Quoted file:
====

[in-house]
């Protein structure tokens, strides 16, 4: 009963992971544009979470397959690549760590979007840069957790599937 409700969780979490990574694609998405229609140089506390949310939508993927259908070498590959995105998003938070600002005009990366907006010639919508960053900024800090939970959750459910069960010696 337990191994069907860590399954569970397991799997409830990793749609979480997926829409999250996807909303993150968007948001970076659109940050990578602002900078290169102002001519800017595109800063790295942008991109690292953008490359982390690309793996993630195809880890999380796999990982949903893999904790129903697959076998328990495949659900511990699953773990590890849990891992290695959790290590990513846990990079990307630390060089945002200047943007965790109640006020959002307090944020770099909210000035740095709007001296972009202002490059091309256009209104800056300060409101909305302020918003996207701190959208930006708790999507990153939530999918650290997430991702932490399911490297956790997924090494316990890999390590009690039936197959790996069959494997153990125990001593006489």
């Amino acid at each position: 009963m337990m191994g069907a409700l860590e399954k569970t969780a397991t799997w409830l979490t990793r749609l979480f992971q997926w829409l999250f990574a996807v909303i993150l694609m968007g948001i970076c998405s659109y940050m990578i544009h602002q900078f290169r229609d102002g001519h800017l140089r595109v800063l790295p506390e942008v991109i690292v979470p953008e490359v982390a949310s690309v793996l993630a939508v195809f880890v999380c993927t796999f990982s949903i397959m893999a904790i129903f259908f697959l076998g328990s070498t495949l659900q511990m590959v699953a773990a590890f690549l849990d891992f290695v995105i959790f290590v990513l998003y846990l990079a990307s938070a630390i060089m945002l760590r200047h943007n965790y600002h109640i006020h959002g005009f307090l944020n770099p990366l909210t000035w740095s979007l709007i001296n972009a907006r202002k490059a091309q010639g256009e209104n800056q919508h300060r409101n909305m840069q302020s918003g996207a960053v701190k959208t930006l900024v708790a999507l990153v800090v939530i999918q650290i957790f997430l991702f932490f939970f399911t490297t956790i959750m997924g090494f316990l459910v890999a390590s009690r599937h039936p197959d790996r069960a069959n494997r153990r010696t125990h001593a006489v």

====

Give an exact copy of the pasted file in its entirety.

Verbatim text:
[in-house]
């Protein structure tokens, strides 16, 4: 009963992971544009979470397959690549760590979007840069957790599937 409700969780979490990574694609998405229609140089506390949310939508993927259908070498590959995105998003938070600002005009990366907006010639919508960053900024800090939970959750459910069960010696 337990191994069907860590399954569970397991799997409830990793749609979480997926829409999250996807909303993150968007948001970076659109940050990578602002900078290169102002001519800017595109800063790295942008991109690292953008490359982390690309793996993630195809880890999380796999990982949903893999904790129903697959076998328990495949659900511990699953773990590890849990891992290695959790290590990513846990990079990307630390060089945002200047943007965790109640006020959002307090944020770099909210000035740095709007001296972009202002490059091309256009209104800056300060409101909305302020918003996207701190959208930006708790999507990153939530999918650290997430991702932490399911490297956790997924090494316990890999390590009690039936197959790996069959494997153990125990001593006489």
């Amino acid at each position: 009963m337990m191994g069907a409700l860590e399954k569970t969780a397991t799997w409830l979490t990793r749609l979480f992971q997926w829409l999250f990574a996807v909303i993150l694609m968007g948001i970076c998405s659109y940050m990578i544009h602002q900078f290169r229609d102002g001519h800017l140089r595109v800063l790295p506390e942008v991109i690292v979470p953008e490359v982390a949310s690309v793996l993630a939508v195809f880890v999380c993927t796999f990982s949903i397959m893999a904790i129903f259908f697959l076998g328990s070498t495949l659900q511990m590959v699953a773990a590890f690549l849990d891992f290695v995105i959790f290590v990513l998003y846990l990079a990307s938070a630390i060089m945002l760590r200047h943007n965790y600002h109640i006020h959002g005009f307090l944020n770099p990366l909210t000035w740095s979007l709007i001296n972009a907006r202002k490059a091309q010639g256009e209104n800056q919508h300060r409101n909305m840069q302020s918003g996207a960053v701190k959208t930006l900024v708790a999507l990153v800090v939530i999918q650290i957790f997430l991702f932490f939970f399911t490297t956790i959750m997924g090494f316990l459910v890999a390590s009690r599937h039936p197959d790996r069960a069959n494997r153990r010696t125990h001593a006489v």